On November 19, Secretary of State Mike Pompeo issued instructions to his staff to identify those groups that support efforts to boycott the Jewish state—many of which happen to be nongovernmental organizations (NGOs) ostensibly devoted to defending human rights—and to ensure that they don’t receive federal funds. Gerald Steinberg explains:
There is ample evidence that the agendas of such groups and their impacts go far beyond straightforward criticism of [Israeli] policies, and venture into anti-Semitism. This problem has persisted at least since the 2001 NGO Forum of the infamous UN conference on racism in Durban—led in part by Human Rights Watch and Amnesty International—at which anti-Semitism was very visible. The participants declared that their objective was the “complete isolation of Israel as an apartheid state.” In the two decades that followed, these groups have worked intensely to implement the goal of turning Israel into a rogue state.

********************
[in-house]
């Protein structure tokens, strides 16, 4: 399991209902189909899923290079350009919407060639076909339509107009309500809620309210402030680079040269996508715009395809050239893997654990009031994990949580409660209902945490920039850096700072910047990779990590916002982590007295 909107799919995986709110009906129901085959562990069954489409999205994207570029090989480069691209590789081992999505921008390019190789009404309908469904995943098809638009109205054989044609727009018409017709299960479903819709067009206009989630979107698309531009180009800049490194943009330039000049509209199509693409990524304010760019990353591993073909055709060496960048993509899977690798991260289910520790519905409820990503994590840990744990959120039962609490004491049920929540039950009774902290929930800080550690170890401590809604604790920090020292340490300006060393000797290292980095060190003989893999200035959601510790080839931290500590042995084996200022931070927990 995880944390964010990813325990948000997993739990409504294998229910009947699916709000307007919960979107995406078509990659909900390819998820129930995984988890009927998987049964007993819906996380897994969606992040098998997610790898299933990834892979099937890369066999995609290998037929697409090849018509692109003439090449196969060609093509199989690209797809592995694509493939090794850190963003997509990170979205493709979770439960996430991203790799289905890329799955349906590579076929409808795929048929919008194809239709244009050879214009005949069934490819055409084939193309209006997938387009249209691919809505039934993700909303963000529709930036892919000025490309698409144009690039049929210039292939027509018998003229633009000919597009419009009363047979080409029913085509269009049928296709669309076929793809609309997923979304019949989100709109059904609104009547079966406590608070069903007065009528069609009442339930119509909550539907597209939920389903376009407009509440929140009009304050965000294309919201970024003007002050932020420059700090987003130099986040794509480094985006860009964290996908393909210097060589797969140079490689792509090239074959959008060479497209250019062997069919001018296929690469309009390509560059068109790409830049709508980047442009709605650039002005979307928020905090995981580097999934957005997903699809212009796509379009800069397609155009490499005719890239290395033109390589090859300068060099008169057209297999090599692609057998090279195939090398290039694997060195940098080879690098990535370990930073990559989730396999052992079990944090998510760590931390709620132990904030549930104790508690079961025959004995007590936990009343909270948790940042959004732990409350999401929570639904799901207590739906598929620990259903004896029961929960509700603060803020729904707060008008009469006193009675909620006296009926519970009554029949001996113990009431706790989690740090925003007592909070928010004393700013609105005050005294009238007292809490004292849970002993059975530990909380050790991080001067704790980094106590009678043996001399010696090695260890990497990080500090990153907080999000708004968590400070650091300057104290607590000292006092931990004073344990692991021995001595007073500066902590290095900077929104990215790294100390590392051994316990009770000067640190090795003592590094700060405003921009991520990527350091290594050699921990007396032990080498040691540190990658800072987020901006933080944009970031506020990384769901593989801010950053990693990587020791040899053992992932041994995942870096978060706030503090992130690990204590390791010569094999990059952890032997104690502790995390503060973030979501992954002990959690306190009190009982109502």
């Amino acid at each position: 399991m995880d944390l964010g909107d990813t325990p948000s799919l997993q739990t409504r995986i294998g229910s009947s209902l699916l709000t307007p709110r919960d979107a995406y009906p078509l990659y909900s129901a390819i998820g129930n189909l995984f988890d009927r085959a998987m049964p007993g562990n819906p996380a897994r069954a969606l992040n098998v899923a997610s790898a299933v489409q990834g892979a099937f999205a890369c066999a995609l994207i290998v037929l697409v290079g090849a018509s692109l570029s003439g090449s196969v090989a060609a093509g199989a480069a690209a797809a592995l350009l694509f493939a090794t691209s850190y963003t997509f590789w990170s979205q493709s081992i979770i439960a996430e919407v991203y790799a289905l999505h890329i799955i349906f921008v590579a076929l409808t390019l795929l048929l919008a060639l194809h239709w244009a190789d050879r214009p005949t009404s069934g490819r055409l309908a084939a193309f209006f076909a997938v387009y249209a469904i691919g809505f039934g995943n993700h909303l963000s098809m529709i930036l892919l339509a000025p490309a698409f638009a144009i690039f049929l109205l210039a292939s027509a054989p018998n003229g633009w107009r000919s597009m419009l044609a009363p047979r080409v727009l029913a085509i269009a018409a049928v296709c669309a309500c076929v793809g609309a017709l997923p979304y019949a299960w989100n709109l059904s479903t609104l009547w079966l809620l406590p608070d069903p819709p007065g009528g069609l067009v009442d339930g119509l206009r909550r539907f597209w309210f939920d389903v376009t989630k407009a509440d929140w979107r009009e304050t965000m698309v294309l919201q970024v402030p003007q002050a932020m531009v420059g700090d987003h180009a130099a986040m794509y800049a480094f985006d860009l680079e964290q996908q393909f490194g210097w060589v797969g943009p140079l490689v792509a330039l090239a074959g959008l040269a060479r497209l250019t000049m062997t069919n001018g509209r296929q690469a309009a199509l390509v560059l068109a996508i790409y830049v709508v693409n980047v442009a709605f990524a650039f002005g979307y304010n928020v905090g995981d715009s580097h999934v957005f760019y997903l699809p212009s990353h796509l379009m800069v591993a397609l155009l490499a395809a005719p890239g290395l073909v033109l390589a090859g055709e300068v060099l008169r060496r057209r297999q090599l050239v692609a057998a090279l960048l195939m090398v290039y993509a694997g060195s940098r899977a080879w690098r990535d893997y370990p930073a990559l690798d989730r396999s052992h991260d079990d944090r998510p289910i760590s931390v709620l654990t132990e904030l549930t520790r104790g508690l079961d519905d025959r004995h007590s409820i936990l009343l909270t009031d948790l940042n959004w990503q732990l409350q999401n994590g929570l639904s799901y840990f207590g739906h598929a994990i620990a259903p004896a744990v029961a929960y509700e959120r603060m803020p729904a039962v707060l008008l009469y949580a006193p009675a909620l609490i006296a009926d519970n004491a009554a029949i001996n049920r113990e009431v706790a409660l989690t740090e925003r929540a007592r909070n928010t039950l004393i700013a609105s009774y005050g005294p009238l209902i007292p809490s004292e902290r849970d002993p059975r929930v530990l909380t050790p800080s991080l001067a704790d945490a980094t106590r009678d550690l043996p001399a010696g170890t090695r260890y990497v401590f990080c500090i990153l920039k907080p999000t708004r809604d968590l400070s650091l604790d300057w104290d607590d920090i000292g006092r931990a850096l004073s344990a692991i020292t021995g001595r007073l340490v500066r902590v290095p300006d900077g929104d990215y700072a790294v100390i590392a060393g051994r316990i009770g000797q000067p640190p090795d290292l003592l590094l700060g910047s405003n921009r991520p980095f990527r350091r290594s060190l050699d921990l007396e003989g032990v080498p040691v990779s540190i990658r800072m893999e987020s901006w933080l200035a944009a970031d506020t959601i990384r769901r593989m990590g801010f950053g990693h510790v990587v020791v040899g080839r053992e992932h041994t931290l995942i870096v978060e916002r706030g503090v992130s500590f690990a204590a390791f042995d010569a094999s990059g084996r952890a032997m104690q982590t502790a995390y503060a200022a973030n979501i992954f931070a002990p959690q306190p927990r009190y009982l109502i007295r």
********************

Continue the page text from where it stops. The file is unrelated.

From false accusations of “massacres” in Jenin in 2002 to the UN’s infamous Goldstone report on the Gaza war in 2009, and the repeat performance in 2014, to the UN Human Rights Council’s recent travesty of publishing a discriminatory blacklist, with many other examples, this powerful NGO network has led the way.
Officials of organizations who purport to promote human rights have repeatedly and obsessively singled out Israel for attack on social media, while systematically erasing the history of terror and rejection it has faced.
[Therefore] it is important that the State Department’s initiative be joined by both Democratic and Republican party leaders in the United States, and by Europeans. . . . Human rights, anti-Semitism, and the need to take a strong stand against campaigns that combine them are too important to be rejected on the basis of narrow political partisanship.